It is known that a fiuidized bed of solids for coking or conversion of heavy oils, such as heavy petroleum residues, can compensate for this and be maintained in operation by keeping the feed rate low. In this way all of the feed is promptly evaporated or cracked and the viscous residue quickly dried up so that no substantial agglomeration can take place. The capacity of a given system becomes very low however when operating under conditions I Patented Apr. 9, 1957 that are obviously safe. Unfortunately, the maximum allowable feed rate cannot be predicted with accuracy or safety since it depends upon many factors such as quality of feed, temperature of solids, rate of solids circulation, etc. Hence, in order to be safe it has been considered necessary in the prior art to keep the feed rate well below the rate at which a fluid bed tends to agglomerate and bog down. Obviously, this severely limits the capacity of a coking system. It requires the construction of a relatively large and expensive unit for a relatively small throughput.
To complicate the problem further, it is known that the most desirable types of conversion product, particularly when heavy petroleum oils are to be converted to gasoline and other low boiling products, are obtained by operating the coking system at a relatively low temperature. The preferred range `is preferably below about 1000 F. It may be as low as 925 F. or lower in some cases. For commonly available feeds, an operating temperature of about 950 F. in the coking zone is commonly preferred at present. Unfortunately, operation at any temperature below 1000 F. adds to the danger of bagging the bed down even at'moderately lower feed rates.
Itis therefore highly advantageous to be able to operate the coking system at or near its full capacity at all times without running the risk of bogging down the bed. This would avoid the expensive operation of completely shutting down the apparatus and cleaning it out, before starting up anew.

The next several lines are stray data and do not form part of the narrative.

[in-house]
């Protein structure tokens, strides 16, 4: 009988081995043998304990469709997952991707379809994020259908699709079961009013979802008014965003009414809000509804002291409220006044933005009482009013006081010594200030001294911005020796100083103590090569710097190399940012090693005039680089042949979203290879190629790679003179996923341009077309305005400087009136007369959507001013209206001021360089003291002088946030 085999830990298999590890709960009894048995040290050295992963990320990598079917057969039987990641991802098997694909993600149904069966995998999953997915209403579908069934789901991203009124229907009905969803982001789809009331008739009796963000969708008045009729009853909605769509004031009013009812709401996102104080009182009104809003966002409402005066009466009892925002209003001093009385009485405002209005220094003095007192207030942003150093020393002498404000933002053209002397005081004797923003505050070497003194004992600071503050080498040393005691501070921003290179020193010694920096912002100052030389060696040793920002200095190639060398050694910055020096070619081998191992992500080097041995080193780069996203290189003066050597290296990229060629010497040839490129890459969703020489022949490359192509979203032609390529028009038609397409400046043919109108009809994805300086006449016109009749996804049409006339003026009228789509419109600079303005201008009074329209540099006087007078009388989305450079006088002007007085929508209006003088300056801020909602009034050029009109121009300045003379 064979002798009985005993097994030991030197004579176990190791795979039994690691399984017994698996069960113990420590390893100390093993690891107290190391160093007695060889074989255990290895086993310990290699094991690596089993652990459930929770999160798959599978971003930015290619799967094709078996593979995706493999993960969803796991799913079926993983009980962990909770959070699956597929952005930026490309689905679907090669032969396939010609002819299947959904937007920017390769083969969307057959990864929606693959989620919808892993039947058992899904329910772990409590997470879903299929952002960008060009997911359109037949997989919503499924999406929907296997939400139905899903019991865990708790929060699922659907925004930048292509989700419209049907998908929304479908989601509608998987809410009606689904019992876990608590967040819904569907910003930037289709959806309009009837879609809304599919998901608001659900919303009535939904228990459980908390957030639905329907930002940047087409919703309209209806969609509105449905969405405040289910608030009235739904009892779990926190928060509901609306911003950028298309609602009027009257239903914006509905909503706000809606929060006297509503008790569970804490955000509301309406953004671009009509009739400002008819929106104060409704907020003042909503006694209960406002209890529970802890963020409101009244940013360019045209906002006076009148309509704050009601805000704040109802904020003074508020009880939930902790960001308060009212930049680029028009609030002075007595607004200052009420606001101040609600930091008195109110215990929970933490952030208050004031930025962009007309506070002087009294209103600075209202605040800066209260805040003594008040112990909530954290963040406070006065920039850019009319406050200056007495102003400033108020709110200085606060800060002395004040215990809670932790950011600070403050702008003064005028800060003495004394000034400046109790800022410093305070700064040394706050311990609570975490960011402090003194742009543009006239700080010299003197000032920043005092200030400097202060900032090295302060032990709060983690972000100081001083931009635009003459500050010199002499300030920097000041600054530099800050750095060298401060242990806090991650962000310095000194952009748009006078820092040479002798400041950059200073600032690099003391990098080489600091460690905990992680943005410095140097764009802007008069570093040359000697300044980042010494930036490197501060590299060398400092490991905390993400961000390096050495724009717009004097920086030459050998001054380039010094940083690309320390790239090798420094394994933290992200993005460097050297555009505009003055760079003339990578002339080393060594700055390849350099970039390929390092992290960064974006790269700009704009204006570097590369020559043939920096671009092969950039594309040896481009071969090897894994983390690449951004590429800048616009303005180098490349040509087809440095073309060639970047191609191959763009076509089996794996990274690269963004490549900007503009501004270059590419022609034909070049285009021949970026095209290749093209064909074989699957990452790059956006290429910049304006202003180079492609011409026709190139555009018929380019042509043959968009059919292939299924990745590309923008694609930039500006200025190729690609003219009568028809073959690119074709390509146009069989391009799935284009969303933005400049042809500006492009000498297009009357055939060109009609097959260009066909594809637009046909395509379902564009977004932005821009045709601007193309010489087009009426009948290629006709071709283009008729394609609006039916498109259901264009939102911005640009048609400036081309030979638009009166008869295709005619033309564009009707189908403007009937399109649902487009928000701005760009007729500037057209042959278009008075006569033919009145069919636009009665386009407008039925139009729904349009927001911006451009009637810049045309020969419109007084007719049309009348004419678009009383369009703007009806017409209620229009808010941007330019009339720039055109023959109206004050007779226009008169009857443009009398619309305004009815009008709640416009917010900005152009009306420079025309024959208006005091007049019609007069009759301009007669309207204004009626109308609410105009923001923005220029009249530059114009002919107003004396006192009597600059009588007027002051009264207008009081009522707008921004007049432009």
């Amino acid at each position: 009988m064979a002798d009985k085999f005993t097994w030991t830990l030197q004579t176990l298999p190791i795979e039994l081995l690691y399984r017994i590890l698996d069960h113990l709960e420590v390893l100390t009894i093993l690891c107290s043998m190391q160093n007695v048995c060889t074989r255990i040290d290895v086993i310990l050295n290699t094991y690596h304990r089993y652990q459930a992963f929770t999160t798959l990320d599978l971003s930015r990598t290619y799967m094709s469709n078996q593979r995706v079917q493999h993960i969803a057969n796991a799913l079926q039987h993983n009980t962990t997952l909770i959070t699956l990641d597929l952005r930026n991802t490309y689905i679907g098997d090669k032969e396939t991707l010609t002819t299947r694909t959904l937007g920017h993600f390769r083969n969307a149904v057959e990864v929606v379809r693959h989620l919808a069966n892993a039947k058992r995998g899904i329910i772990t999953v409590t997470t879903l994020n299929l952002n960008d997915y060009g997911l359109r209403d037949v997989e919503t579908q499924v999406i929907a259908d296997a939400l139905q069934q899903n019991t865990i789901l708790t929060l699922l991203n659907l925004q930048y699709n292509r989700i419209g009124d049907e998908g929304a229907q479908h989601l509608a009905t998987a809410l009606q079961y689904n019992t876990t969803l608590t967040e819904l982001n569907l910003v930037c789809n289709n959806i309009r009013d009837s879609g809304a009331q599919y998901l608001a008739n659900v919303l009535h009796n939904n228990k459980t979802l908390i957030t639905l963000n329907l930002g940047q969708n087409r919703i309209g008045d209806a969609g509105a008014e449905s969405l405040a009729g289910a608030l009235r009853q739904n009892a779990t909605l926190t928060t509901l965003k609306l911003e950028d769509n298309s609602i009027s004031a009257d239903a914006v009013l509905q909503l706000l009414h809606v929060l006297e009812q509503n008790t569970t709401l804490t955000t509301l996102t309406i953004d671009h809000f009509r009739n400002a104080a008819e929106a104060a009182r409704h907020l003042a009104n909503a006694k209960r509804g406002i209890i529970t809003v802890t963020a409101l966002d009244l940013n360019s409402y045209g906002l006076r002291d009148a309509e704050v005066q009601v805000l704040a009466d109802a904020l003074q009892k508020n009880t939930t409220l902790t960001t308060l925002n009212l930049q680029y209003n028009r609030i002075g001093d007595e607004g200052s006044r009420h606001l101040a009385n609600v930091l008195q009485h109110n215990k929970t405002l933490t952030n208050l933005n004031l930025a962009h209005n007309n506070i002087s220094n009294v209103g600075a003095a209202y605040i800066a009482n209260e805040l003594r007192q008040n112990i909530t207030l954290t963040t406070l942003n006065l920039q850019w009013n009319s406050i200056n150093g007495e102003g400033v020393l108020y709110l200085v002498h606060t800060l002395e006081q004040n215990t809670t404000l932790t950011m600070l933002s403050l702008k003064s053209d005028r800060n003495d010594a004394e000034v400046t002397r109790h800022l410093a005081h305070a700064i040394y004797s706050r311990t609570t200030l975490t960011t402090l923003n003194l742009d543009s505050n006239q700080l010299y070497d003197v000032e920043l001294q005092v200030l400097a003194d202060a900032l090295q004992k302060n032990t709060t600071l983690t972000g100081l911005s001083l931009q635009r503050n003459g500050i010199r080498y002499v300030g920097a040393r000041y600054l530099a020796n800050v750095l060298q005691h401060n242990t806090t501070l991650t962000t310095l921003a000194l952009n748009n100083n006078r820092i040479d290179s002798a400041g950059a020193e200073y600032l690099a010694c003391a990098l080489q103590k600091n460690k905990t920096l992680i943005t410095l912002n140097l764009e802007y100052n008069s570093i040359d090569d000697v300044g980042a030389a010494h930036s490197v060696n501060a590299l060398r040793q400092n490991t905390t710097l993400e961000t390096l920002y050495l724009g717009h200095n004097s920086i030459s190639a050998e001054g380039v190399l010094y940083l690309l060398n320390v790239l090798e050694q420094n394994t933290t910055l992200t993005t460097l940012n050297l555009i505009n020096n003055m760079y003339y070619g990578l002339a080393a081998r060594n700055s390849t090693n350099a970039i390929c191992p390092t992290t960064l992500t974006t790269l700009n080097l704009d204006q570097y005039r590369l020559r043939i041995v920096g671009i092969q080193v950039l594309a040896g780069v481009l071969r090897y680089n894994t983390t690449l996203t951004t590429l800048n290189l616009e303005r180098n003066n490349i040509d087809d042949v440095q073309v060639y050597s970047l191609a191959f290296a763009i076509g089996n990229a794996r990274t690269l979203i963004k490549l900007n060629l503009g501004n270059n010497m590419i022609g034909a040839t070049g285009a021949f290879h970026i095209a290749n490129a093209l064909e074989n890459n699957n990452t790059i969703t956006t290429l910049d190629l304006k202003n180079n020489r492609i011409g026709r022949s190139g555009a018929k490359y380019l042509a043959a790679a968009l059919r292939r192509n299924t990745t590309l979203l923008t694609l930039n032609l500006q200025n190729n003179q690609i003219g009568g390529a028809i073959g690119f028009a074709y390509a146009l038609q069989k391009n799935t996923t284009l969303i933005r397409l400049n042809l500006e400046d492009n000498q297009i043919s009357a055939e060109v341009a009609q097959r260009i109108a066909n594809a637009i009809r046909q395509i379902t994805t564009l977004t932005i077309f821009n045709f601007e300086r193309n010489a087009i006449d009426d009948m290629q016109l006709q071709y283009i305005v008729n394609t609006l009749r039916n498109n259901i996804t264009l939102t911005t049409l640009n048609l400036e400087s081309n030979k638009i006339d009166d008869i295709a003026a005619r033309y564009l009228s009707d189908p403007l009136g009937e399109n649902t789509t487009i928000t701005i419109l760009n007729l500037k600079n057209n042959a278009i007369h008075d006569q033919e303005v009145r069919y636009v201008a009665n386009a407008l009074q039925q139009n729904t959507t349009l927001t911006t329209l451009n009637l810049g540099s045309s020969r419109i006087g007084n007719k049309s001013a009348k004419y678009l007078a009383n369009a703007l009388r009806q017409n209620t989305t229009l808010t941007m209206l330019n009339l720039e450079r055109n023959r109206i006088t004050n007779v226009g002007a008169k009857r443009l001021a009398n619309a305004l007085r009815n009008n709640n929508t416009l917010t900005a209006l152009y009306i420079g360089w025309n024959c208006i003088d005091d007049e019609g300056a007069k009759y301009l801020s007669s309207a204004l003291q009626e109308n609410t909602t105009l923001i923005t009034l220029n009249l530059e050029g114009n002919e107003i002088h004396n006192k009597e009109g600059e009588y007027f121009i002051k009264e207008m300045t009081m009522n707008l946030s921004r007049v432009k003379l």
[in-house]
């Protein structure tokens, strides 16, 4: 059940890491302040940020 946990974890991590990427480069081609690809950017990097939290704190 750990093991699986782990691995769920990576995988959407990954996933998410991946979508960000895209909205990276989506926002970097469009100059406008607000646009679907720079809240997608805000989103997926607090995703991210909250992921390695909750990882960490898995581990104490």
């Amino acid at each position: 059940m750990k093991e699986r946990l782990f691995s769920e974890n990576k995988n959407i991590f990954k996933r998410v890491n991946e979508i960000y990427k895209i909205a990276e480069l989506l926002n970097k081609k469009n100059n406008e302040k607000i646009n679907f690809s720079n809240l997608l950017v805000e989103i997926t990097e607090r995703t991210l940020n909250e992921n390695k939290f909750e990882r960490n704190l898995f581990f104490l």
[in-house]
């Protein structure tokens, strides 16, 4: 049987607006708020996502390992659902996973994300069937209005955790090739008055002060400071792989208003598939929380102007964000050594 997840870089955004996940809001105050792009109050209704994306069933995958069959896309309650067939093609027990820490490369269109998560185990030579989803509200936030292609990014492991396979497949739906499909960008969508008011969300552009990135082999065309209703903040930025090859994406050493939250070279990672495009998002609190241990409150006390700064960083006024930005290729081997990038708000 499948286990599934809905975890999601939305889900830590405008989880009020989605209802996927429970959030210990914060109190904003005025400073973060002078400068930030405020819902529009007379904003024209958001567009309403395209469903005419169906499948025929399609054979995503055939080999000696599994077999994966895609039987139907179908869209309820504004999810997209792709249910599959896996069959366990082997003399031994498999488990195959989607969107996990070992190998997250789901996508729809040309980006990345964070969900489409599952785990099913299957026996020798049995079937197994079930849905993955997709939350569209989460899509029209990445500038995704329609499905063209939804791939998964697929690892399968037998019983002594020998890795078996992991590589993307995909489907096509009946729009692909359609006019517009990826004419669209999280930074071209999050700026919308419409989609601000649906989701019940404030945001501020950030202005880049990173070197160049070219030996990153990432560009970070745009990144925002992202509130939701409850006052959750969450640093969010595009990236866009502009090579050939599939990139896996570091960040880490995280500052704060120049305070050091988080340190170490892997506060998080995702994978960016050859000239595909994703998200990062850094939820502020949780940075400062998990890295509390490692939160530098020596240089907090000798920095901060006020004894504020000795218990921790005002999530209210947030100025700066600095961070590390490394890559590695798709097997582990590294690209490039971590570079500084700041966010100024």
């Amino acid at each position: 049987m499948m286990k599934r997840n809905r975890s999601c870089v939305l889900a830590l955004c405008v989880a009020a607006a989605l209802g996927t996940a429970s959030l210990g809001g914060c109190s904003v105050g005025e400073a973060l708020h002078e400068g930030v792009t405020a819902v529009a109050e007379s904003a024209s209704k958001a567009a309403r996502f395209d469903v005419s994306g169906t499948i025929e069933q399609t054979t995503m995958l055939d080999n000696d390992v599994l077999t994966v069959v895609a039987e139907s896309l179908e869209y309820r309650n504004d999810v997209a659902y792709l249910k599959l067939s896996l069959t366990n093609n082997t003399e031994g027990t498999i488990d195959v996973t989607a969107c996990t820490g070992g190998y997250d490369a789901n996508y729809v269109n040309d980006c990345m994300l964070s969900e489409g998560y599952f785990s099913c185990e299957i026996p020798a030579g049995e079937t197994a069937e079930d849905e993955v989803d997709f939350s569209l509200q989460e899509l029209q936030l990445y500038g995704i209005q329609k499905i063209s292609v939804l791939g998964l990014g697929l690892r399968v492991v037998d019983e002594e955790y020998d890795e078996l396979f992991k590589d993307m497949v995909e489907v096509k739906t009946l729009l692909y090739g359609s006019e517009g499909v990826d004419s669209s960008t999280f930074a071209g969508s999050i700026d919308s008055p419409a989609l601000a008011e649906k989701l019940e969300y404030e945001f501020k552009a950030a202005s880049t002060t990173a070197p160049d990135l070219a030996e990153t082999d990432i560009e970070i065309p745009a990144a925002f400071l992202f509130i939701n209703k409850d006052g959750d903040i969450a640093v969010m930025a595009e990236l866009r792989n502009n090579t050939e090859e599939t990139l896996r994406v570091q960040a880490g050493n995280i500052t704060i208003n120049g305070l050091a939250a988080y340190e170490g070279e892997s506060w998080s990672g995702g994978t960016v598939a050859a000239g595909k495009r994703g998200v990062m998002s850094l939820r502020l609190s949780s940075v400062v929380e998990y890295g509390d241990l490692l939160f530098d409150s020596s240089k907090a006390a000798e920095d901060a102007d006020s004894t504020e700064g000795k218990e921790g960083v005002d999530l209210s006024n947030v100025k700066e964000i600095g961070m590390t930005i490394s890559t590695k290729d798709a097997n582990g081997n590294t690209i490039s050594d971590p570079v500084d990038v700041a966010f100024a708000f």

This invention provides a means to so operate the uid coking system. It is based on the fact that at incipient begging the pressure differential between 2 points at different elevations in the fluid bed decreases sharply. Thus bogging can be predicted and avoided by diminishing the feed rate or raising the temperature of the coking operation. Both have the effect of restricting the liquid concentration on the coke.
This invention provides a system for controlling the uid coking operation in the manner indicated. According to this invention the feed rate is decreased, or the temperature raised when the pressure differential between 2 points at different elevations in the dense turbulent fluidized bed decreases below a predetermined level. Pressure differential determinations can be made at different locations along the vertical sections of the tiuid bed.
The pressure readings are conveniently taken in inches of water and taps are provided at the 2 dilferent levels. The pressure differences are recorded on conventional pressure differential recording devices as manufactured by Brown, Foxboro, etc. It has been found that when the pressure differential decreases from 30-50%, of the normal level predeterminted by experience (see Fig. 2), incipient bogging conditions prevail. Unless the process variables are changed in the manner indicated before, complete begging will result.